Like many of the great innovations in history, Broomfield landed on his peculiar style of documentary-making by a combination of influences and circumstance. Clearly driven by the cinema verité styles of D.A. Pennebaker, the Maysles brothers and Frederick Wiseman, Broomfield's early work was observational and unobtrusive. These films included Soldier Girls which follows a number of female recruits through basic training for the US Army and Chicken Ranch about a brothel in Las Vegas.
With his 1988 film Driving Me Crazy, things changed considerably. Originally tasked with recording the rehearsals for a musical called Body & Soul featuring an all black cast, the film quickly becomes something else entirely. With the threat of being defunded hanging over the film the focus shifts from the rehearsals to the film itself, mainly the question of what is this film about (at one point they even get a writer in to add a dramatic scene to the film, to the confusion of the viewer, the film-makers and the writer himself). This was the film where Broomfield first stepped in front of the camera and basically became the moral compass of his documentaries.
The failure of Driving Me Crazy to be the type of film it was supposed to be had the unintended consequence of pioneering a cinematic form that was comparable to the gonzo journalism of Hunter S. Thompson. By the '00s blockbuster documentarians like Micheal Moore and Morgan Spurlock were casting themselves as the protagonists in their own films.
It's a mistake to call this style of documentary more biased than what came before however, as any number of verité films were ideological - everything from Triumph of the Will to Harlan County USA - now the film-makers were making their biases explicit. This is why Werner Herzog can say straight out at the beginning of his documentary on death row Into the Abyss that he is opposed to the death penalty and yet the film remains a credible work. It was now not as easy for the audience to be unwillingly fooled as it once was.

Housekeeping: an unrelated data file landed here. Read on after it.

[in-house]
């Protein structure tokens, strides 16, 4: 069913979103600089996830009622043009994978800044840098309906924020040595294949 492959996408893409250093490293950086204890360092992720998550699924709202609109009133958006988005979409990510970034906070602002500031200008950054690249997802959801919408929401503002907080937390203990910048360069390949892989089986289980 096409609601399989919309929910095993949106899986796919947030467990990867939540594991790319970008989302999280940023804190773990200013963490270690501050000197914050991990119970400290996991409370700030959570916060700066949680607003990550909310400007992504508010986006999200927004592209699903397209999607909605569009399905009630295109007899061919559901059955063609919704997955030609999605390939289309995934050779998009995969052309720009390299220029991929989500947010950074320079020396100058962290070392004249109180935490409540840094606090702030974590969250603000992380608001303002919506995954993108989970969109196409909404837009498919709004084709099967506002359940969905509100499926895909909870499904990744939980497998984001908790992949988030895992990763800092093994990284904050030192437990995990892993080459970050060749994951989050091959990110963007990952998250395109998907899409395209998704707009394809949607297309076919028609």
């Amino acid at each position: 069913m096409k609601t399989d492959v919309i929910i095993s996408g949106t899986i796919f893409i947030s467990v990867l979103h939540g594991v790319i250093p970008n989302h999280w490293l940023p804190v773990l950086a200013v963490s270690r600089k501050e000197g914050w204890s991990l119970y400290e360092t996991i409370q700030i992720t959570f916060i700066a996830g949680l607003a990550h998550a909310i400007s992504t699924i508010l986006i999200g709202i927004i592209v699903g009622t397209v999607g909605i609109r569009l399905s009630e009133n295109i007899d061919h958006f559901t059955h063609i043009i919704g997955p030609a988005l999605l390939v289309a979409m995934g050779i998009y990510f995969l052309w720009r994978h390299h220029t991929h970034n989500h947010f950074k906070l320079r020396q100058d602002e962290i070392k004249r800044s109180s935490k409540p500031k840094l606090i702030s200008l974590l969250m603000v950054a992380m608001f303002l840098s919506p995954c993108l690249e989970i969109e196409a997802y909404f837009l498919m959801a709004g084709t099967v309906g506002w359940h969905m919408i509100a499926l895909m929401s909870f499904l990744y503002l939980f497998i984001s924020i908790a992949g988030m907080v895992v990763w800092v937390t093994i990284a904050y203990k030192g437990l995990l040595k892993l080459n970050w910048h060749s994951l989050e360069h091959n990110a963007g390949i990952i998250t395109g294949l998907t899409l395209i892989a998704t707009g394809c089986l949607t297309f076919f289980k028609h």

Broomfield wasn't the first person tasked with making a film about one thing who ended up making it about something else completely. A mere two years before Driving Me Crazy was released American documentary film-maker Ross McElwee released his film Sherman's March: A Meditation on the Possibility of Love in the South During an Era of Nuclear Weapons Proliferation. The title on either side of the colon tidily differentiates what the film - which McElwee received a grant to make - was supposed to be about, compared to what it actually ends up being.
Towards the beginning of McElwee's film, he takes a boat ride with his sister who suggests that he should use his camera as a way to start conversations with women. This seemingly off-hand bit of advice ends up being the driving force behind the film, empowered by McElwee's seeming inability to find the right way to tell the story of General William Sherman and the Union army's march to the sea during the Civil War. He simply traces Sherman's march and hopes the story will reveal itself, and indeed as he meets and becomes attached to different women along the way this assumption proves to be fruitful.
The main difference between McElwee and Broomfield is that McElwee altered the purpose of his film to feature personal reflections in the style of the mock-documentary David Holzman's Diary, using the relationship between the camera and the author of the film as a means of expression in itself. For Broomfield his presence in his own films serves to offer a perspective on his subject matter in a different way. He discarded the false impression propagated by fly-on-the-wall documentary - that the camera isn't really there - and freed himself to challenge his subjects.